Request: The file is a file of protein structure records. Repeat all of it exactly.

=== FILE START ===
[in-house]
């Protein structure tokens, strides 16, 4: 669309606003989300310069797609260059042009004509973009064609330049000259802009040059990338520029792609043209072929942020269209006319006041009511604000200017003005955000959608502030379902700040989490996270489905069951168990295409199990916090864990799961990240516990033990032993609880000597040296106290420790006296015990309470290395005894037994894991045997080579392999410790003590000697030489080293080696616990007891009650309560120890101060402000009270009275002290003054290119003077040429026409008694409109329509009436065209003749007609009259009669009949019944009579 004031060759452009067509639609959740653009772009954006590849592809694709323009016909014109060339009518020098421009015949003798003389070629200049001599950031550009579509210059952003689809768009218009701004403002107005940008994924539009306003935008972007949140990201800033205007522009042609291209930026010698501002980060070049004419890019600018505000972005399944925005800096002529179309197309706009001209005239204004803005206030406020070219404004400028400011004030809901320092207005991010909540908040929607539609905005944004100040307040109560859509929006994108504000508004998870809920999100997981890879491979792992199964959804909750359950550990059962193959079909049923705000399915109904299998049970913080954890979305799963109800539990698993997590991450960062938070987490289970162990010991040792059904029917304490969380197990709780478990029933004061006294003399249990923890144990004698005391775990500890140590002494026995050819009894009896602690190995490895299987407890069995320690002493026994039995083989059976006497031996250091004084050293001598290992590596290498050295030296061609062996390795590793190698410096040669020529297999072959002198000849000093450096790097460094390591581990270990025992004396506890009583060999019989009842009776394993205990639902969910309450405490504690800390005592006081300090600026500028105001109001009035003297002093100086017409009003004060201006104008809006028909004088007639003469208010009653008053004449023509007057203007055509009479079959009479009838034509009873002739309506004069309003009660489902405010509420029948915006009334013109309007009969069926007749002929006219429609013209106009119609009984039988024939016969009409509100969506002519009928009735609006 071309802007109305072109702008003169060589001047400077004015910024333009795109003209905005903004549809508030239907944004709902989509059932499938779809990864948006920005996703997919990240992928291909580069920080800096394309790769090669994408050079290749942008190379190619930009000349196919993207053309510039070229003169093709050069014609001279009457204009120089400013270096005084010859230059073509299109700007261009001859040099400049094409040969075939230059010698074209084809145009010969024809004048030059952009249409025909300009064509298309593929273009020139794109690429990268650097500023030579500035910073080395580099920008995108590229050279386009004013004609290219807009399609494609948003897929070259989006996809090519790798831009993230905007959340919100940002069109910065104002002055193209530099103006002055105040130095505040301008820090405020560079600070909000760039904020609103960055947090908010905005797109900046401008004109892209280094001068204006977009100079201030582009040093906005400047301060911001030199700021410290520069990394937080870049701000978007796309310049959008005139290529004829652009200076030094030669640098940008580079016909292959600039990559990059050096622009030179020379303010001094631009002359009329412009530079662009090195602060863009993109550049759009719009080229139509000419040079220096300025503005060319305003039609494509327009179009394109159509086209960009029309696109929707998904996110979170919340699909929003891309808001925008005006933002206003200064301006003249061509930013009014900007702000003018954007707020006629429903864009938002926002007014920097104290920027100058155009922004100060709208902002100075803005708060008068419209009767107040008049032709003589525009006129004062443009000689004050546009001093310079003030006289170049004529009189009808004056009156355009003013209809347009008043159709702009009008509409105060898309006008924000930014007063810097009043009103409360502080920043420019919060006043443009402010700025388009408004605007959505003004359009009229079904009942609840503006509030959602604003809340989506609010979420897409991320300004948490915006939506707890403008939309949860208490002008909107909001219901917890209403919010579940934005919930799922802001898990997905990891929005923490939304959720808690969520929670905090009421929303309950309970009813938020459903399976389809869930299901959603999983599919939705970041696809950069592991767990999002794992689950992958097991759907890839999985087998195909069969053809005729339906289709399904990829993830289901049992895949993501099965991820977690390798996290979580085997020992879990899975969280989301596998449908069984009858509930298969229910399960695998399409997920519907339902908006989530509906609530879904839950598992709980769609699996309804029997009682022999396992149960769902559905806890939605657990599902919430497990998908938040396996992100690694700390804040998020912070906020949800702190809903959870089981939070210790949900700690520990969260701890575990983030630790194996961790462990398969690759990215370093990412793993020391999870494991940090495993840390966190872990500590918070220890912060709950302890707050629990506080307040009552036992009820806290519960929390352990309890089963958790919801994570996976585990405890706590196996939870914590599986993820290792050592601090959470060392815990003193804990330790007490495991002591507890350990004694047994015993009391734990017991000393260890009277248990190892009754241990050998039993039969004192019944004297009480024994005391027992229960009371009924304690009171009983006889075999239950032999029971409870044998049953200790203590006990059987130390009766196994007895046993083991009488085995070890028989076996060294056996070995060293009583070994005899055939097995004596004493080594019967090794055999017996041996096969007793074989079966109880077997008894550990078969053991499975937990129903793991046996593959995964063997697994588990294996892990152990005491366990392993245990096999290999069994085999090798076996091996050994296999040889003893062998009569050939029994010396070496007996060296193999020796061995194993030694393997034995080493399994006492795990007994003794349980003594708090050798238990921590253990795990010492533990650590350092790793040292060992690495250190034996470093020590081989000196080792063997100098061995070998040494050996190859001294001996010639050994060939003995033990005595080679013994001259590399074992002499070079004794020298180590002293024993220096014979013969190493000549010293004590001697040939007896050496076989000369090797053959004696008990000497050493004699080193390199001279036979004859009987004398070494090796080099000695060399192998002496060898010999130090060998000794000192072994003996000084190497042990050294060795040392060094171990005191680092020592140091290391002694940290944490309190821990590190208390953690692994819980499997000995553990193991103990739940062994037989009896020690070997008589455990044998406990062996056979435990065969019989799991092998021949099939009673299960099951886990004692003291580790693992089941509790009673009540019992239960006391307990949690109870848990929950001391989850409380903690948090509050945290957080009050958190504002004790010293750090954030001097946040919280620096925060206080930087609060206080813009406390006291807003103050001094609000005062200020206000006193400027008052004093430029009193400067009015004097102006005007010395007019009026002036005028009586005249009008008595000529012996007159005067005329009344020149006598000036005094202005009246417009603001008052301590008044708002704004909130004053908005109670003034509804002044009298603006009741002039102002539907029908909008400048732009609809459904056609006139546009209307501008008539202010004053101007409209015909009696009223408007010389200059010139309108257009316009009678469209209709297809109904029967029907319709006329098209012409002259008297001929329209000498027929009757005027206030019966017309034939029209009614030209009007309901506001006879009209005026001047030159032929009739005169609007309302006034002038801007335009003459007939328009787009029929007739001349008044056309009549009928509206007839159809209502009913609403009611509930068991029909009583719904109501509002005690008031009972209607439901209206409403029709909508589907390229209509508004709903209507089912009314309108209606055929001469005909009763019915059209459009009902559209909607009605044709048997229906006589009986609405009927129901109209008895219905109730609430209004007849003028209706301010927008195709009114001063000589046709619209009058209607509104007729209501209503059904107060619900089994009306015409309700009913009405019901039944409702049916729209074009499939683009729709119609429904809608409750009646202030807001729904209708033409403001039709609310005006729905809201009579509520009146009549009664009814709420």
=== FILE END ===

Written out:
[in-house]
């Protein structure tokens, strides 16, 4: 669309606003989300310069797609260059042009004509973009064609330049000259802009040059990338520029792609043209072929942020269209006319006041009511604000200017003005955000959608502030379902700040989490996270489905069951168990295409199990916090864990799961990240516990033990032993609880000597040296106290420790006296015990309470290395005894037994894991045997080579392999410790003590000697030489080293080696616990007891009650309560120890101060402000009270009275002290003054290119003077040429026409008694409109329509009436065209003749007609009259009669009949019944009579 004031060759452009067509639609959740653009772009954006590849592809694709323009016909014109060339009518020098421009015949003798003389070629200049001599950031550009579509210059952003689809768009218009701004403002107005940008994924539009306003935008972007949140990201800033205007522009042609291209930026010698501002980060070049004419890019600018505000972005399944925005800096002529179309197309706009001209005239204004803005206030406020070219404004400028400011004030809901320092207005991010909540908040929607539609905005944004100040307040109560859509929006994108504000508004998870809920999100997981890879491979792992199964959804909750359950550990059962193959079909049923705000399915109904299998049970913080954890979305799963109800539990698993997590991450960062938070987490289970162990010991040792059904029917304490969380197990709780478990029933004061006294003399249990923890144990004698005391775990500890140590002494026995050819009894009896602690190995490895299987407890069995320690002493026994039995083989059976006497031996250091004084050293001598290992590596290498050295030296061609062996390795590793190698410096040669020529297999072959002198000849000093450096790097460094390591581990270990025992004396506890009583060999019989009842009776394993205990639902969910309450405490504690800390005592006081300090600026500028105001109001009035003297002093100086017409009003004060201006104008809006028909004088007639003469208010009653008053004449023509007057203007055509009479079959009479009838034509009873002739309506004069309003009660489902405010509420029948915006009334013109309007009969069926007749002929006219429609013209106009119609009984039988024939016969009409509100969506002519009928009735609006 071309802007109305072109702008003169060589001047400077004015910024333009795109003209905005903004549809508030239907944004709902989509059932499938779809990864948006920005996703997919990240992928291909580069920080800096394309790769090669994408050079290749942008190379190619930009000349196919993207053309510039070229003169093709050069014609001279009457204009120089400013270096005084010859230059073509299109700007261009001859040099400049094409040969075939230059010698074209084809145009010969024809004048030059952009249409025909300009064509298309593929273009020139794109690429990268650097500023030579500035910073080395580099920008995108590229050279386009004013004609290219807009399609494609948003897929070259989006996809090519790798831009993230905007959340919100940002069109910065104002002055193209530099103006002055105040130095505040301008820090405020560079600070909000760039904020609103960055947090908010905005797109900046401008004109892209280094001068204006977009100079201030582009040093906005400047301060911001030199700021410290520069990394937080870049701000978007796309310049959008005139290529004829652009200076030094030669640098940008580079016909292959600039990559990059050096622009030179020379303010001094631009002359009329412009530079662009090195602060863009993109550049759009719009080229139509000419040079220096300025503005060319305003039609494509327009179009394109159509086209960009029309696109929707998904996110979170919340699909929003891309808001925008005006933002206003200064301006003249061509930013009014900007702000003018954007707020006629429903864009938002926002007014920097104290920027100058155009922004100060709208902002100075803005708060008068419209009767107040008049032709003589525009006129004062443009000689004050546009001093310079003030006289170049004529009189009808004056009156355009003013209809347009008043159709702009009008509409105060898309006008924000930014007063810097009043009103409360502080920043420019919060006043443009402010700025388009408004605007959505003004359009009229079904009942609840503006509030959602604003809340989506609010979420897409991320300004948490915006939506707890403008939309949860208490002008909107909001219901917890209403919010579940934005919930799922802001898990997905990891929005923490939304959720808690969520929670905090009421929303309950309970009813938020459903399976389809869930299901959603999983599919939705970041696809950069592991767990999002794992689950992958097991759907890839999985087998195909069969053809005729339906289709399904990829993830289901049992895949993501099965991820977690390798996290979580085997020992879990899975969280989301596998449908069984009858509930298969229910399960695998399409997920519907339902908006989530509906609530879904839950598992709980769609699996309804029997009682022999396992149960769902559905806890939605657990599902919430497990998908938040396996992100690694700390804040998020912070906020949800702190809903959870089981939070210790949900700690520990969260701890575990983030630790194996961790462990398969690759990215370093990412793993020391999870494991940090495993840390966190872990500590918070220890912060709950302890707050629990506080307040009552036992009820806290519960929390352990309890089963958790919801994570996976585990405890706590196996939870914590599986993820290792050592601090959470060392815990003193804990330790007490495991002591507890350990004694047994015993009391734990017991000393260890009277248990190892009754241990050998039993039969004192019944004297009480024994005391027992229960009371009924304690009171009983006889075999239950032999029971409870044998049953200790203590006990059987130390009766196994007895046993083991009488085995070890028989076996060294056996070995060293009583070994005899055939097995004596004493080594019967090794055999017996041996096969007793074989079966109880077997008894550990078969053991499975937990129903793991046996593959995964063997697994588990294996892990152990005491366990392993245990096999290999069994085999090798076996091996050994296999040889003893062998009569050939029994010396070496007996060296193999020796061995194993030694393997034995080493399994006492795990007994003794349980003594708090050798238990921590253990795990010492533990650590350092790793040292060992690495250190034996470093020590081989000196080792063997100098061995070998040494050996190859001294001996010639050994060939003995033990005595080679013994001259590399074992002499070079004794020298180590002293024993220096014979013969190493000549010293004590001697040939007896050496076989000369090797053959004696008990000497050493004699080193390199001279036979004859009987004398070494090796080099000695060399192998002496060898010999130090060998000794000192072994003996000084190497042990050294060795040392060094171990005191680092020592140091290391002694940290944490309190821990590190208390953690692994819980499997000995553990193991103990739940062994037989009896020690070997008589455990044998406990062996056979435990065969019989799991092998021949099939009673299960099951886990004692003291580790693992089941509790009673009540019992239960006391307990949690109870848990929950001391989850409380903690948090509050945290957080009050958190504002004790010293750090954030001097946040919280620096925060206080930087609060206080813009406390006291807003103050001094609000005062200020206000006193400027008052004093430029009193400067009015004097102006005007010395007019009026002036005028009586005249009008008595000529012996007159005067005329009344020149006598000036005094202005009246417009603001008052301590008044708002704004909130004053908005109670003034509804002044009298603006009741002039102002539907029908909008400048732009609809459904056609006139546009209307501008008539202010004053101007409209015909009696009223408007010389200059010139309108257009316009009678469209209709297809109904029967029907319709006329098209012409002259008297001929329209000498027929009757005027206030019966017309034939029209009614030209009007309901506001006879009209005026001047030159032929009739005169609007309302006034002038801007335009003459007939328009787009029929007739001349008044056309009549009928509206007839159809209502009913609403009611509930068991029909009583719904109501509002005690008031009972209607439901209206409403029709909508589907390229209509508004709903209507089912009314309108209606055929001469005909009763019915059209459009009902559209909607009605044709048997229906006589009986609405009927129901109209008895219905109730609430209004007849003028209706301010927008195709009114001063000589046709619209009058209607509104007729209501209503059904107060619900089994009306015409309700009913009405019901039944409702049916729209074009499939683009729709119609429904809608409750009646202030807001729904209708033409403001039709609310005006729905809201009579509520009146009549009664009814709420």